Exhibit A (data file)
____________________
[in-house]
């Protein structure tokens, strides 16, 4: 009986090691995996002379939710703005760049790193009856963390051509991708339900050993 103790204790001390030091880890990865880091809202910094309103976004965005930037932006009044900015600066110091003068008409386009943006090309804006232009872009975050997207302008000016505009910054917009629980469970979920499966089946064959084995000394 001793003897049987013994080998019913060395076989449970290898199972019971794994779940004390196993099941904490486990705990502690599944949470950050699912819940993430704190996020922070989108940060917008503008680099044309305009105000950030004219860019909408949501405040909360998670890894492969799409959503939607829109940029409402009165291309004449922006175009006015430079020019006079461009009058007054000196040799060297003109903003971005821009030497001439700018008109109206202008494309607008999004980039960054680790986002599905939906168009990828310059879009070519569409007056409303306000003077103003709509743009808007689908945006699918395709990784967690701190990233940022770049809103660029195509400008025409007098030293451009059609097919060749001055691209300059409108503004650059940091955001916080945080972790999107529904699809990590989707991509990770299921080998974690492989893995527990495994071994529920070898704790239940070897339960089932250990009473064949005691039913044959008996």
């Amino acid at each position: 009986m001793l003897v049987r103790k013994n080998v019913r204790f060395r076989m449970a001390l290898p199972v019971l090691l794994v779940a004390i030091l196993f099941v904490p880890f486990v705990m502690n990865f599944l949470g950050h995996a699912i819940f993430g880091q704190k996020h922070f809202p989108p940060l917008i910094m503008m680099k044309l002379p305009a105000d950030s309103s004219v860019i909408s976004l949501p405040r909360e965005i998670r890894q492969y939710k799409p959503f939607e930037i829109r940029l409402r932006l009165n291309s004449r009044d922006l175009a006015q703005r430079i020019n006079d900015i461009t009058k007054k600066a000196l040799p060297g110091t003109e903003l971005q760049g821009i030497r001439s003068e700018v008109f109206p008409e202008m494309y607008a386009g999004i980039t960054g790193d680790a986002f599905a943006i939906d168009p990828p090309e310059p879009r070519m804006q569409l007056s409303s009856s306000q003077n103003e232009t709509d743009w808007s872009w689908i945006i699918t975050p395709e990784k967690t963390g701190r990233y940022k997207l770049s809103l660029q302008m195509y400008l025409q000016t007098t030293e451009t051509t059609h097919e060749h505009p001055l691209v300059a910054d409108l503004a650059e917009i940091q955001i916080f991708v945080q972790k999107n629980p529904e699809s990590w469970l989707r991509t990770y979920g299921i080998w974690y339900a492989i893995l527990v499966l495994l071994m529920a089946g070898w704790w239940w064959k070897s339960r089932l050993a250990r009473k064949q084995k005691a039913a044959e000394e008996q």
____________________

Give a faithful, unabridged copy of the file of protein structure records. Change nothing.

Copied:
[in-house]
């Protein structure tokens, strides 16, 4: 009986090691995996002379939710703005760049790193009856963390051509991708339900050993 103790204790001390030091880890990865880091809202910094309103976004965005930037932006009044900015600066110091003068008409386009943006090309804006232009872009975050997207302008000016505009910054917009629980469970979920499966089946064959084995000394 001793003897049987013994080998019913060395076989449970290898199972019971794994779940004390196993099941904490486990705990502690599944949470950050699912819940993430704190996020922070989108940060917008503008680099044309305009105000950030004219860019909408949501405040909360998670890894492969799409959503939607829109940029409402009165291309004449922006175009006015430079020019006079461009009058007054000196040799060297003109903003971005821009030497001439700018008109109206202008494309607008999004980039960054680790986002599905939906168009990828310059879009070519569409007056409303306000003077103003709509743009808007689908945006699918395709990784967690701190990233940022770049809103660029195509400008025409007098030293451009059609097919060749001055691209300059409108503004650059940091955001916080945080972790999107529904699809990590989707991509990770299921080998974690492989893995527990495994071994529920070898704790239940070897339960089932250990009473064949005691039913044959008996």
């Amino acid at each position: 009986m001793l003897v049987r103790k013994n080998v019913r204790f060395r076989m449970a001390l290898p199972v019971l090691l794994v779940a004390i030091l196993f099941v904490p880890f486990v705990m502690n990865f599944l949470g950050h995996a699912i819940f993430g880091q704190k996020h922070f809202p989108p940060l917008i910094m503008m680099k044309l002379p305009a105000d950030s309103s004219v860019i909408s976004l949501p405040r909360e965005i998670r890894q492969y939710k799409p959503f939607e930037i829109r940029l409402r932006l009165n291309s004449r009044d922006l175009a006015q703005r430079i020019n006079d900015i461009t009058k007054k600066a000196l040799p060297g110091t003109e903003l971005q760049g821009i030497r001439s003068e700018v008109f109206p008409e202008m494309y607008a386009g999004i980039t960054g790193d680790a986002f599905a943006i939906d168009p990828p090309e310059p879009r070519m804006q569409l007056s409303s009856s306000q003077n103003e232009t709509d743009w808007s872009w689908i945006i699918t975050p395709e990784k967690t963390g701190r990233y940022k997207l770049s809103l660029q302008m195509y400008l025409q000016t007098t030293e451009t051509t059609h097919e060749h505009p001055l691209v300059a910054d409108l503004a650059e917009i940091q955001i916080f991708v945080q972790k999107n629980p529904e699809s990590w469970l989707r991509t990770y979920g299921i080998w974690y339900a492989i893995l527990v499966l495994l071994m529920a089946g070898w704790w239940w064959k070897s339960r089932l050993a250990r009473k064949q084995k005691a039913a044959e000394e008996q």